A spectacular sculpture which has been compared to the Angel Of The North is being carved out in the heart of the Yorkshire Dales
Coldstones Cut, a major piece of public art made out of giant blocks of rock, is transforming the landscape near the village of Pateley Bridge.
The work of art has been designed by sculptor Andrew Sabin, who studied at the Chelsea College of Art and Thas worked in the UK, France, Italy, Portugal and Switzerland.
It was originally conceived as a project by members of Nidderdale Visual Arts, a small local charity dedicated to using arts as a way of benefiting the community.
Its design comprises two spiral walkways leading to a passageway opening out onto a viewing platform.
Construction of the massive sculpture started in March and the finished product will be officially opened on September 16 by the director of Tate Britain, Dr Penelope Curtis.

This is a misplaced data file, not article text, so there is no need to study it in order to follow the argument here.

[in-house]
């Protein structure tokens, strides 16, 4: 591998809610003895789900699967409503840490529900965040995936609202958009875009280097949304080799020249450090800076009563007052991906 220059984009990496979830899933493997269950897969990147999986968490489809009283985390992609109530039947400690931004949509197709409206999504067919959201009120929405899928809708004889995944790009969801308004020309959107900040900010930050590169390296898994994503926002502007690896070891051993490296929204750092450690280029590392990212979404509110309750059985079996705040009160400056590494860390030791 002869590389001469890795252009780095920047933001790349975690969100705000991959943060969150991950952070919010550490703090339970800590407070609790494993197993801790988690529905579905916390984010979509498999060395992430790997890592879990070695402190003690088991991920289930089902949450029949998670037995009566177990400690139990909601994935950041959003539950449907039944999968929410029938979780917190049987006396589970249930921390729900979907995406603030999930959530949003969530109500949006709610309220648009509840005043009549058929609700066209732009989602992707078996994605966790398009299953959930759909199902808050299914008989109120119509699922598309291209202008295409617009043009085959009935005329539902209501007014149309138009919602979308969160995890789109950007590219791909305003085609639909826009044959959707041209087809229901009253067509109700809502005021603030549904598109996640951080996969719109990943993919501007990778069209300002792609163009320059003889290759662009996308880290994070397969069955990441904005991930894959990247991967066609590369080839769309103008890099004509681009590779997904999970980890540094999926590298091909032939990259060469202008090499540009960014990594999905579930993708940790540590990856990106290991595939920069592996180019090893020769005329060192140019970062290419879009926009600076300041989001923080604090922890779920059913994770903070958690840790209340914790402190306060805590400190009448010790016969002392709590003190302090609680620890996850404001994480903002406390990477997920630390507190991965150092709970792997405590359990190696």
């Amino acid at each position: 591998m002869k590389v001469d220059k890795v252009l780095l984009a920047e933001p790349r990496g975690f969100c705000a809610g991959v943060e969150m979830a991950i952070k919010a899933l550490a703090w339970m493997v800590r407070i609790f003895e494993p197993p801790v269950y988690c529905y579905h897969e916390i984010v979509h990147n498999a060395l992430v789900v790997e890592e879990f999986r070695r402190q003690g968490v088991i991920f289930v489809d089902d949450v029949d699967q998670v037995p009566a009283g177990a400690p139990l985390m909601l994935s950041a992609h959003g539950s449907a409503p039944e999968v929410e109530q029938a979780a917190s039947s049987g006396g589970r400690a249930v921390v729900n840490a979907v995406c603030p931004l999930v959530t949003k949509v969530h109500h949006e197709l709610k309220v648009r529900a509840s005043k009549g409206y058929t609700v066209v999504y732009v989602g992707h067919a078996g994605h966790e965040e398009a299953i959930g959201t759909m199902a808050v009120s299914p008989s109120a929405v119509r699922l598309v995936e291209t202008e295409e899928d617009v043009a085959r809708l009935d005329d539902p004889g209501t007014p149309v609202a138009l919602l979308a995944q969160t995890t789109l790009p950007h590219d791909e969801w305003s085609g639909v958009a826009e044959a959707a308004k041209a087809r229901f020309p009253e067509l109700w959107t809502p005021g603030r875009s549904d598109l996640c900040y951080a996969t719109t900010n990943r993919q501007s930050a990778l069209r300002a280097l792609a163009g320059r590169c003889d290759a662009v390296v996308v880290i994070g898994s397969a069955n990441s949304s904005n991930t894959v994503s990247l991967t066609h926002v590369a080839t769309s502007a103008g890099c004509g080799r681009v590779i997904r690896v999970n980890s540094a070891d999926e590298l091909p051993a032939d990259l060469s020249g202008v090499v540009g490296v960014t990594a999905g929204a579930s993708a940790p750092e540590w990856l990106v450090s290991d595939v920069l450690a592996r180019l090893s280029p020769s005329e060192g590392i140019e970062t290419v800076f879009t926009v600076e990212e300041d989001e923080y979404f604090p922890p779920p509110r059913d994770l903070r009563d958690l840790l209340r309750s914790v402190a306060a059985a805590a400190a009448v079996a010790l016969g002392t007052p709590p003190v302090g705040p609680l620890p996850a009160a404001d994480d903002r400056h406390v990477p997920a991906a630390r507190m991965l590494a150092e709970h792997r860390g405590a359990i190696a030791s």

She said: “The combination of nature, art and a nationally recognised sculptor and local enthusiasm is what makes this project so very special.”
Once it is open, visitors will be able to walk through the sculpture
and ascend up to 1,400 feet above sea level to explore the views from Nidderdale across to York Minster and as far as South Yorkshire.
A viewing platform willl also enable people to see the day-to-day workings of Coldstone Quarry nearby.
The £500,000 cost of the sculpture was funded from a variety of bodies including the Arts Council, DEFRA, and regional development agency Yorkshire Forward.